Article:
In the three years since the origin of Black Lives Matter campaigning- we as a people have plenty to be thankful for.
Amongst the continuous protests against non-indictments of cops who slaughter us; despite being refused entry to the venues that play our music and profit from our culture, we have made progress.
The movement only gains further ground each day: the suffering of our people is openly documented for all to see, and pioneering individuals in the movement are meeting with possible presidential candidates. The most important achievement of the movement lies in the renewed energy within a generation. Though it is often exhausting hearing the same harrowing accounts; to continuously explain valid theory and personal lived experiences to voices that will attempt to silence you- I am firm in the belief that the only way we can initiate radical change within structured oppression is through continuous and accessible discourse.
(11.12.15) – Representation Isn’t Enough To Save You, pt 2
To be forthcoming; yes- living and working conditions for black people have reached some atrocious lows in Obama’s two terms as president: the worst black unemployment rate in 28 years was recorded at was 16.8 in March 2011; 28 percent of all African Americans were living in poverty in 2013, and two out of five African American children lived in relative poverty – the most harrowing statistic of all: a $131,000 disparity between the average income of the white household and the African American.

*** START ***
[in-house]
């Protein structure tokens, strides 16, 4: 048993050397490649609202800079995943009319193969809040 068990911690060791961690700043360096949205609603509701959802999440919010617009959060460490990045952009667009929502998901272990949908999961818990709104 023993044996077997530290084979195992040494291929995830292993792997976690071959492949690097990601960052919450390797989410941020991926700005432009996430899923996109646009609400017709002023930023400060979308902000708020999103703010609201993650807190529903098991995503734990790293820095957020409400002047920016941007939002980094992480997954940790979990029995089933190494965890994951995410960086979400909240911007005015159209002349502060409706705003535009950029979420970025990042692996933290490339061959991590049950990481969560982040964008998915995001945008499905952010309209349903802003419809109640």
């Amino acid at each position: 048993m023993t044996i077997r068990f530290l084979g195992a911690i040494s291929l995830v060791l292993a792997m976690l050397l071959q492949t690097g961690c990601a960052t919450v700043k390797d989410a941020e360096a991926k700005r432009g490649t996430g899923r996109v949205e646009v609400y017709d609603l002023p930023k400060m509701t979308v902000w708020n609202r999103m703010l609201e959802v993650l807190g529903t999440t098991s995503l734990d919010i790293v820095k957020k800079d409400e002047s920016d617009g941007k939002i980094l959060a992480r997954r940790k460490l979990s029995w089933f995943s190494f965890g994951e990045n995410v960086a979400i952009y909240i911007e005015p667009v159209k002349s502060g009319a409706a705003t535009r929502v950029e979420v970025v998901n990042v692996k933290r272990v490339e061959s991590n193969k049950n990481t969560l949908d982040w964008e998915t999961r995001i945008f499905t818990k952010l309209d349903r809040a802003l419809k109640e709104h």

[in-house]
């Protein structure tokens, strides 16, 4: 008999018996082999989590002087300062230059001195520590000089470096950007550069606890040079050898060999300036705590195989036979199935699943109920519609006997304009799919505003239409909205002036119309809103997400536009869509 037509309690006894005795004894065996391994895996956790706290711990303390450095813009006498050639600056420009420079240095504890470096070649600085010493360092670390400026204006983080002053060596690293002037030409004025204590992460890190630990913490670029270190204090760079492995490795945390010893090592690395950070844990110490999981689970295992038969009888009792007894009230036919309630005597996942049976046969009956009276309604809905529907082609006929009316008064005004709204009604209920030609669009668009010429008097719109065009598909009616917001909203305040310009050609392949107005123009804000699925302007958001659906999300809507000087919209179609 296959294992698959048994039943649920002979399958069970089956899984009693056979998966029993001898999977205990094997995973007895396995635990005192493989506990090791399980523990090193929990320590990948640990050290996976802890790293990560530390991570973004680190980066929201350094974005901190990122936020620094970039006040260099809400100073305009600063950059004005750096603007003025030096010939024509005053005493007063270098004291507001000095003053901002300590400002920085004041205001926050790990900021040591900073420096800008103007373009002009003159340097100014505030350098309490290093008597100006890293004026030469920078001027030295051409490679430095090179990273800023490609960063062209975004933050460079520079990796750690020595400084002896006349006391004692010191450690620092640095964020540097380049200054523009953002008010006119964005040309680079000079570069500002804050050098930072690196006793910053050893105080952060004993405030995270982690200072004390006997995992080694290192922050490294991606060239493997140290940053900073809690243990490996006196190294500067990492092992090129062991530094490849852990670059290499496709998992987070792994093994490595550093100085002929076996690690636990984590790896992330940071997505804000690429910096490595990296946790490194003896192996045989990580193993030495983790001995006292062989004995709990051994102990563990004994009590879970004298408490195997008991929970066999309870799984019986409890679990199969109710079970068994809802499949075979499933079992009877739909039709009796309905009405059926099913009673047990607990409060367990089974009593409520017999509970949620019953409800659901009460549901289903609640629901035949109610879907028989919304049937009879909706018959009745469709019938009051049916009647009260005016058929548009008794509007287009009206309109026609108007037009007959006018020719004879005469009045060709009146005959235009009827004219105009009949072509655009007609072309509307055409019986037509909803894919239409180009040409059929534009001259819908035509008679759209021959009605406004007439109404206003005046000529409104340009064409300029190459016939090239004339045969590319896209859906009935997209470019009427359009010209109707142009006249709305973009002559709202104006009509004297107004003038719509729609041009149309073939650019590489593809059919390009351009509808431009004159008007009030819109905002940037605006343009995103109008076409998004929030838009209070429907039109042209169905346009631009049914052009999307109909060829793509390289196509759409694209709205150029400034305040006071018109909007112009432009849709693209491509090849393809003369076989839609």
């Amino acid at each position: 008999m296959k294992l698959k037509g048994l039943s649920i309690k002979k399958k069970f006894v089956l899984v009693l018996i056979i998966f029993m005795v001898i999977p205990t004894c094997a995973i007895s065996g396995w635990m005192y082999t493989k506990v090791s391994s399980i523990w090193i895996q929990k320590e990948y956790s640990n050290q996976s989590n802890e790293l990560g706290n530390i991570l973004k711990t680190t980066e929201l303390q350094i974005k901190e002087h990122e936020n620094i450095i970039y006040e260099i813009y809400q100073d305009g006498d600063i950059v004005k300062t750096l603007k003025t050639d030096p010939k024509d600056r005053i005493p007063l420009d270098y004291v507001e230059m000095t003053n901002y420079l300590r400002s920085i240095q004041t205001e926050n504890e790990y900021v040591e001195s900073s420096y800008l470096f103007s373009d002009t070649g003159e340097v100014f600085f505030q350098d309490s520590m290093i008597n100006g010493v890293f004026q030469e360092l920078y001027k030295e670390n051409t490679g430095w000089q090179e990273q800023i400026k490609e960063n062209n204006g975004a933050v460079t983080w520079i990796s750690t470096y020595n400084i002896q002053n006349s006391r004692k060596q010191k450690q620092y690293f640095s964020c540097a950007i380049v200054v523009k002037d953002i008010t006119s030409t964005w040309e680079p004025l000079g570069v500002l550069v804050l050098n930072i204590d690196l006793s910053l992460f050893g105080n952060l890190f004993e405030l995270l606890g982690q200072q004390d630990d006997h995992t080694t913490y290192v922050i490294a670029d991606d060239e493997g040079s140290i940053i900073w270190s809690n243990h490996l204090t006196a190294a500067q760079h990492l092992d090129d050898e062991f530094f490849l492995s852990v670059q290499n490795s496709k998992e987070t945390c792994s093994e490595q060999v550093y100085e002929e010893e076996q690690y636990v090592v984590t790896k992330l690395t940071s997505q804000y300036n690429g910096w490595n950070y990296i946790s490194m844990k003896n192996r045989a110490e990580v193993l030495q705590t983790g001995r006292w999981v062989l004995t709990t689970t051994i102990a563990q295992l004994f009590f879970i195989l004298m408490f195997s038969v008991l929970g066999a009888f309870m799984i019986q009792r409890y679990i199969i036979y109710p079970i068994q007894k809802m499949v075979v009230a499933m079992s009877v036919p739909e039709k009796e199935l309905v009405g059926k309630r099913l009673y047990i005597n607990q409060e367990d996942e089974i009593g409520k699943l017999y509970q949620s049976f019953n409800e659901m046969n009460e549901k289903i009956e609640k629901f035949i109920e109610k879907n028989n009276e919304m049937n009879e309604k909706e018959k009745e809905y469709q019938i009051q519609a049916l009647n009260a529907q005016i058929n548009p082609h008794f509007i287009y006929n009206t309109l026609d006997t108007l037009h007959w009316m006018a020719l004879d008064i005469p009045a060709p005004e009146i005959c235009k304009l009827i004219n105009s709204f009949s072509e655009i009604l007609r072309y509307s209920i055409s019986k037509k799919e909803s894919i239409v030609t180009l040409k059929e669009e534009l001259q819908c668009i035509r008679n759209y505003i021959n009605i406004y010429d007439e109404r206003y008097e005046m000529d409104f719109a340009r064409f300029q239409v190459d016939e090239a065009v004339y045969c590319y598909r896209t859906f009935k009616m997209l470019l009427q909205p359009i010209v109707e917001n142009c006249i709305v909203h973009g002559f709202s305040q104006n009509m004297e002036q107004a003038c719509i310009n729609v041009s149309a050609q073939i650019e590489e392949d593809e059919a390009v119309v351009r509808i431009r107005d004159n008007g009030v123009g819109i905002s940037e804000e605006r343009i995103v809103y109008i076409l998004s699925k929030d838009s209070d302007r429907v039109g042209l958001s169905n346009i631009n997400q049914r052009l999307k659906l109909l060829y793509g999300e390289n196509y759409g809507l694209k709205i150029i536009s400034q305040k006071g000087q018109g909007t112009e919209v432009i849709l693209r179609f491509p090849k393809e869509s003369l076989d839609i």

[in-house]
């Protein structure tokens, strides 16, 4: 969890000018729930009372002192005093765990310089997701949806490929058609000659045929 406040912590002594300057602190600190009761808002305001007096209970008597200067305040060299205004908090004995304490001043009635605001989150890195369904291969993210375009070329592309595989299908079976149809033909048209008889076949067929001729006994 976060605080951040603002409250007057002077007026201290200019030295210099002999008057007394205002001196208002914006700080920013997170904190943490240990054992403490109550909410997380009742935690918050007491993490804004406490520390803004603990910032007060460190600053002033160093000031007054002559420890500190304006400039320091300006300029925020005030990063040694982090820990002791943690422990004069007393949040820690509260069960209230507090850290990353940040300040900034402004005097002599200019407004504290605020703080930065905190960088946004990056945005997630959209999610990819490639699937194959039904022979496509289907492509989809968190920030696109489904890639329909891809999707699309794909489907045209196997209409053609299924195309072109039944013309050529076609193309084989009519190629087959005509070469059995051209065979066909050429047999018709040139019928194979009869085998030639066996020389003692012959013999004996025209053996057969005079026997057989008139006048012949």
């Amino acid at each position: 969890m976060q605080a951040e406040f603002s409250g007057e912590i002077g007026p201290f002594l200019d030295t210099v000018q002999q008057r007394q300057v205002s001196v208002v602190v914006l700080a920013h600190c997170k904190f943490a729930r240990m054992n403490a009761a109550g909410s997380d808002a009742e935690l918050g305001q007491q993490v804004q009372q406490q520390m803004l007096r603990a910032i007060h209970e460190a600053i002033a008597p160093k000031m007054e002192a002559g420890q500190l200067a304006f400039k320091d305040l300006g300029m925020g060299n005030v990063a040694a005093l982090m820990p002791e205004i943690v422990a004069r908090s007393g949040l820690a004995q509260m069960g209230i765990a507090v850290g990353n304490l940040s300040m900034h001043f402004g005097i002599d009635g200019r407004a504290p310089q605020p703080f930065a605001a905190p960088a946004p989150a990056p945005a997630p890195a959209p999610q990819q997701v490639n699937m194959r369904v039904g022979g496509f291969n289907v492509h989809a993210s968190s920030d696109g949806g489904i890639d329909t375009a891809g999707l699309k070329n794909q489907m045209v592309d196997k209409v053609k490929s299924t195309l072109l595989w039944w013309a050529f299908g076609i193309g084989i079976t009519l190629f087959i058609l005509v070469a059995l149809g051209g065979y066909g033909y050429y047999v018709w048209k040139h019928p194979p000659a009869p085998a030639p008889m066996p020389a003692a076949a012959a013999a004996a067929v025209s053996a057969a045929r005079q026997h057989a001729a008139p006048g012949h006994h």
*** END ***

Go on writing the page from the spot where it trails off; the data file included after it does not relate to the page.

Perhaps the biggest paradox of all is a Black President coexisting with the Black Lives Matter movement independent of the government. Statistics like these really do not encourage much faith in Obama and his ability as a ‘black president’- but again to merely look at these statistics without considering the economic climate Obama was thrust into would be a misrepresentative and reductive analysis. The ‘Great Recession’ in 2008-13 is widely understood to be caused by a deregulation of wall street during Bush’s Administration and was characterised by fiscal austerity, collapsing of housing markets due to irresponsible lending from the banking sector which (amongst many other contributory factors), could perhaps be lead us to reason these effects on the black community.
(06.11.15) – Representation Isn’t Enough To Save You, pt 1
More so than ever before with our current Conservative government- UK politics has always been something I’ve personally felt very distanced from. Those who occupy positions of power that govern the direction our nation is heading in are often far richer than I, public/grammar school educated, significantly whiter and straighter than I could ever hope to be – I’ve accepted that fact a long time ago, and it’s not something I see changing in near future.
Don’t misunderstand me though, I will never and apply the often far-reaching and misdirected scope of white liberalism (see Caroline Crampton and Louise Mensch twitter feeds) and contend privileged members of parliament can never hold the interests of the oppressed at heart in their campaigns and motions- effective representation is far more than a skin deep observation.